A Short Course Book
Digital Desktop Studio Photography
The Complete Guide To Lighting and Photographing Small Objects with your Digital Camera

Choosing the Lens or Amount of Zoom

 
A zoom lens lets you select how much of the setup to capture without moving the camera.
 
 
A polarizing filter will cut reflections if the subject isn't metallic. Circular polarizing filters are required on autofocus cameras. Sometimes polarizing filters are put on the studio lights.
 
 
A lens hood lets you block light from the lens. Stray light can cause lens flare and lower image contrast.
 
 
Lens converters are available for many cameras that increase or decrease the focal length of the built-in zoom lens.
 
 
When using a camera that accepts interchangeable lenses you need a macro lens for close-up photography.
 
 
An extension tube fits between the camera and lens on a camera with interchangeable lenses.
Although a few digital cameras have interchangeable lenses, most come equipped with a built-in zoom lens that lets you choose any focal length within the range the lens is designed for. Lens focal lengths are based on the physical characteristics of the lens and the size of the film or image sensor. As image sensors get smaller, a given focal length lens magnifies more. Since there are a number of differently sized image sensors used in digital cameras, different focal lengths are needed to give the same image coverage on different cameras. Because of the confusion this causes, most digital camera companies give the actual focal length of their lenses and then an equivalent focal length were the lenses to be adapted to a 35mm camera. For example, a camera's lens may be described as 8.9mm to 71.2mm (equivalent to 35mm to 280mm on a 35mm camera).

When you change focal lengths, by zooming a lens or changing lenses, important effects are immediately obvious in the lens' angle of view, its magnifying power, its minimum focus distance, and its maximum shooting distance.

  • Angle of view refers to how much of a setup the lens covers. Shorter focal length lenses have a wide-angle view that captures a wide expanse of a setup. As focal length increases, the field of view narrows and you can isolate smaller portions of the setup without moving closer.
  • Magnification is related to the lens' angle of view. A short focal length lens includes a wide sweep of the scene, so any object in the setup is reduced to fit into the image. A longer focal length gives a much narrower angle of view, so objects in a setup appear larger in the image.
  • Minimum focus distance usually varies with focal length, especially with zoom lenses. The more you zoom out to decrease the lens' focal length, the closer you can get to the subject. If you can't focus, you may be too close for the lens or its current zoom setting.
  • Maximum shooting distance refers to how far back you can get from a subject while still filling the image frame. Since getting too close can cause distortion (page 62), this can often be important.
On digital cameras, zoom often comes in two varieties-optical and digital. Optical zoom is performed by the lens and actually changes the amount of the scene falling on the image sensor. Every pixel in the image contains unique data so the final photo is sharp and clear. Digital zoom uses software and sleight of hand to take a small part of the image falling on the sensor and enlarging it to fill the sensor. It does this by adding new pixels to the image using sophisticated "guesswork" called interpolation. The interpolated image doesn't have as many unique pixels as one taken with an optical zoom so is inferior. In fact, you don't even need this zoom feature because you can get exactly the same effect, but with better results, by cropping a normal image in a photo-editing program and then enlarging it by resampling.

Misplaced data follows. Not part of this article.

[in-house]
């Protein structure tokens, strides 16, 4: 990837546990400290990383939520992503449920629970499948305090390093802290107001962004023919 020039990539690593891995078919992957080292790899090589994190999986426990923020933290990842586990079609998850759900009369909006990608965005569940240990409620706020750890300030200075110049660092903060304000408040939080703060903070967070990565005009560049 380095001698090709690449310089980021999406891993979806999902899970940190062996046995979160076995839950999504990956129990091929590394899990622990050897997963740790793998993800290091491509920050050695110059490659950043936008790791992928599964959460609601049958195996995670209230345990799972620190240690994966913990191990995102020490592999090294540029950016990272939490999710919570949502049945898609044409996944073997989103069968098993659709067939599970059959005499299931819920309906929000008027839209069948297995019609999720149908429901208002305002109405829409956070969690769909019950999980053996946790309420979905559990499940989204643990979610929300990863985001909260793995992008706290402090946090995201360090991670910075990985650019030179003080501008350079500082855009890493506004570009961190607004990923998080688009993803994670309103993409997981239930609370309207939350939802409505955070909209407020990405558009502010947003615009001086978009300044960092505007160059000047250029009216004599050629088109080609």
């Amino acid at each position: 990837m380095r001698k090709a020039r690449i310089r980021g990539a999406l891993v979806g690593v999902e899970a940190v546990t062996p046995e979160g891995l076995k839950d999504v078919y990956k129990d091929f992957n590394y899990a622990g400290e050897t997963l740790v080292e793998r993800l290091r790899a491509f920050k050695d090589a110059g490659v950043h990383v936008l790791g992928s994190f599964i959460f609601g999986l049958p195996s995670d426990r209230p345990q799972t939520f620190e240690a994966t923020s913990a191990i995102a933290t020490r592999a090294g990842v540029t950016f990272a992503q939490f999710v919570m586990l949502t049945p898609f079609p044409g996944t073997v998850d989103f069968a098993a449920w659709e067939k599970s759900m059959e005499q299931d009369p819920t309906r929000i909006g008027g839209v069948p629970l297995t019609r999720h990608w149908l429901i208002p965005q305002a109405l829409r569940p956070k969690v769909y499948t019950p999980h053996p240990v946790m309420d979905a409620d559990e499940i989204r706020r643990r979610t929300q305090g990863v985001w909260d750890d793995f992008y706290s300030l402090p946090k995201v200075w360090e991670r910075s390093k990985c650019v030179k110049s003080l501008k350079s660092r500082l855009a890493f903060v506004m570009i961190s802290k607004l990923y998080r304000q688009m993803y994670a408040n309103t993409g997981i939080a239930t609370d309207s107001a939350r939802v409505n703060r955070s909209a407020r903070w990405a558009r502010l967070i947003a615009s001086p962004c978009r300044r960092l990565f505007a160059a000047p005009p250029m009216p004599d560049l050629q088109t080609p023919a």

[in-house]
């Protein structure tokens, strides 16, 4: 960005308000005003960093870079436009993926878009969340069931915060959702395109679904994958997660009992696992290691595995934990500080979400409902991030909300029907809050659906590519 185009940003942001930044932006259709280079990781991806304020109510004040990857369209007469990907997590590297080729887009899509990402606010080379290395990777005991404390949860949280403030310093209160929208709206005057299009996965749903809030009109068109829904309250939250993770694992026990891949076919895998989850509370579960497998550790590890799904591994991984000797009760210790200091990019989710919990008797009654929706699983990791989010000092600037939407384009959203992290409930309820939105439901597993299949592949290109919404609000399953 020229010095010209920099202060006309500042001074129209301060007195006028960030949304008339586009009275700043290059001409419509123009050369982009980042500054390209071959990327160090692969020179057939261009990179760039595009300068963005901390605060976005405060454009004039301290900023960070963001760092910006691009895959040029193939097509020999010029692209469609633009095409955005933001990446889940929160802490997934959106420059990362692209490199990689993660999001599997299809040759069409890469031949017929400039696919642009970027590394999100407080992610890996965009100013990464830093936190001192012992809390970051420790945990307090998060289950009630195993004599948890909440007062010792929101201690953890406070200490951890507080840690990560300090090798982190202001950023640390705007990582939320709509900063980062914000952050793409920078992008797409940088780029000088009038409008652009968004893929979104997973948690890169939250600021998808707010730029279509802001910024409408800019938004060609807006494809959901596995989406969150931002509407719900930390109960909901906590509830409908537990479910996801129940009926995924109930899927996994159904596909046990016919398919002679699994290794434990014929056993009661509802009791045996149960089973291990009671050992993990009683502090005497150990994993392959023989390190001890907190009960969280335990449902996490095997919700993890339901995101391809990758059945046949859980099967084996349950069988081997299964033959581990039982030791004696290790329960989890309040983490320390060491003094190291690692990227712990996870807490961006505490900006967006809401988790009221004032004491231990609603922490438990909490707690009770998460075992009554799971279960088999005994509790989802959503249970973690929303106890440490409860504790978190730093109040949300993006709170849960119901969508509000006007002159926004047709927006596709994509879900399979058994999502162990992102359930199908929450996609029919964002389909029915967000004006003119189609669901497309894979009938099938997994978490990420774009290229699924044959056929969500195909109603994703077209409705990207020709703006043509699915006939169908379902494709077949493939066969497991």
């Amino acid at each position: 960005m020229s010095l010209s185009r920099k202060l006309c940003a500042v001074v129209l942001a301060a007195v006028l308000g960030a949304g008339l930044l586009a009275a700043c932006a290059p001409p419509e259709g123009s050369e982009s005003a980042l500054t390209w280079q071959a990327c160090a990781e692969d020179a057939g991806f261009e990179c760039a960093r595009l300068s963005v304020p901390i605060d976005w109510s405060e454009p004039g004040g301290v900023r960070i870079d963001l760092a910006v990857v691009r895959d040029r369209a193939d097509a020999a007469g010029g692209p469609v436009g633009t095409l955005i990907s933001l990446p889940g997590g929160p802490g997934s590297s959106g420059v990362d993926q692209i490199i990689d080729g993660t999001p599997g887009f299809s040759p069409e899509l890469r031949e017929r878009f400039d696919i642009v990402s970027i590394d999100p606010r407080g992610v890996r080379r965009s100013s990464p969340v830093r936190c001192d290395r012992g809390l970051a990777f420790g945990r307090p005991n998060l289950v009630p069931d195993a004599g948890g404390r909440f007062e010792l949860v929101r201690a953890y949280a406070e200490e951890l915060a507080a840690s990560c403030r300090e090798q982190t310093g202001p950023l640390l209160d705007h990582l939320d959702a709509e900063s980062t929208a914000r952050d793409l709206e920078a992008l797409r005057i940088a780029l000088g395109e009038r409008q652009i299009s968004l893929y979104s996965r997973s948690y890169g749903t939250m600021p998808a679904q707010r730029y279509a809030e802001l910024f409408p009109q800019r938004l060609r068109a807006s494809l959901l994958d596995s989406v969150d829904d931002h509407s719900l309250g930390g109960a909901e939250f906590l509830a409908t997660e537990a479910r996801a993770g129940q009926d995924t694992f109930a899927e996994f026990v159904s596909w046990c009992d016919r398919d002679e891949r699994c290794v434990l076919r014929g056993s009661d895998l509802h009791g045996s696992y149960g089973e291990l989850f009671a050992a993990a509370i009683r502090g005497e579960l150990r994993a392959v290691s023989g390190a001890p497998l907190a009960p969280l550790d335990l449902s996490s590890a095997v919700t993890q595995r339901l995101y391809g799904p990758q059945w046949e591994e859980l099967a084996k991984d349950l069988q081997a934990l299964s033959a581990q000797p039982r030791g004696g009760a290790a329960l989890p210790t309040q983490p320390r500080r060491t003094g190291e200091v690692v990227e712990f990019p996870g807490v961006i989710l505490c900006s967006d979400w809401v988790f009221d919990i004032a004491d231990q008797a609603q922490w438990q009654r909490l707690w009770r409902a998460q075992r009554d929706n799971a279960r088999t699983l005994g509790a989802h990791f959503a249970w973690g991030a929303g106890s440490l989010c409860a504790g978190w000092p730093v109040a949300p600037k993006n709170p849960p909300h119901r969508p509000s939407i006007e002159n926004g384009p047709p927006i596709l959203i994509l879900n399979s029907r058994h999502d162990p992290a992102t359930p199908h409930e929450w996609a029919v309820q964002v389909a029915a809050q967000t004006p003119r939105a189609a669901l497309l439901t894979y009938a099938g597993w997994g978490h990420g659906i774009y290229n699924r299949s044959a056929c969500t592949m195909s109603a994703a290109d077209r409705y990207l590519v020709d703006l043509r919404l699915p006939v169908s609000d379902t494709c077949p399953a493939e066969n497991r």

When photographing small objects such as coins or jewels, your lens' focal length and minimum focusing distance determines how large an object will be in the photograph. If you're photographing a small coin, you probably don't want it to appear as a tiny coin surrounded by a large background. More likely you'd like a photo showing a large coin surrounded by a small background. For many setups, just zooming your lens in on the subject will suffice. However, macro mode or a macro lens allows you to get a lot closer to the subject, making it, or details of it, much larger in the final image. If you can't get close enough to an object to fill the image area, you can always crop out the unwanted areas later. However, the more you crop, the smaller the image will become.

When taking macro close-ups, if your camera's viewfinder doesn't show you the view through the lens, use the monitor to compose the image. If you don't, since the viewfinder is offset from the lens, the area seen in the viewfinder will differ from the area included in the image. Anything you expect to be in the center of the frame, won't be.

To get even closer to a subject, you can use other optical devices.

  • Extension tubes fit between a removable lens and the camera body and allow the lens to focus much closer than normal, giving increased magnification. The larger the amount of extension, the greater the increase in magnification.
  • Close-up lenses fit over the main lens and let you get closer to the subject. They magnify the subject without affecting aperture settings. These lenses come in a variety of enlarging powers (+1, +2, +3, and so on) and can be used individually or in various combinations. When using them in combinations, mount the higher power lenses closer to the camera lens.

With extension tubes, a pin smaller than a dime can be captured almost full-frame.


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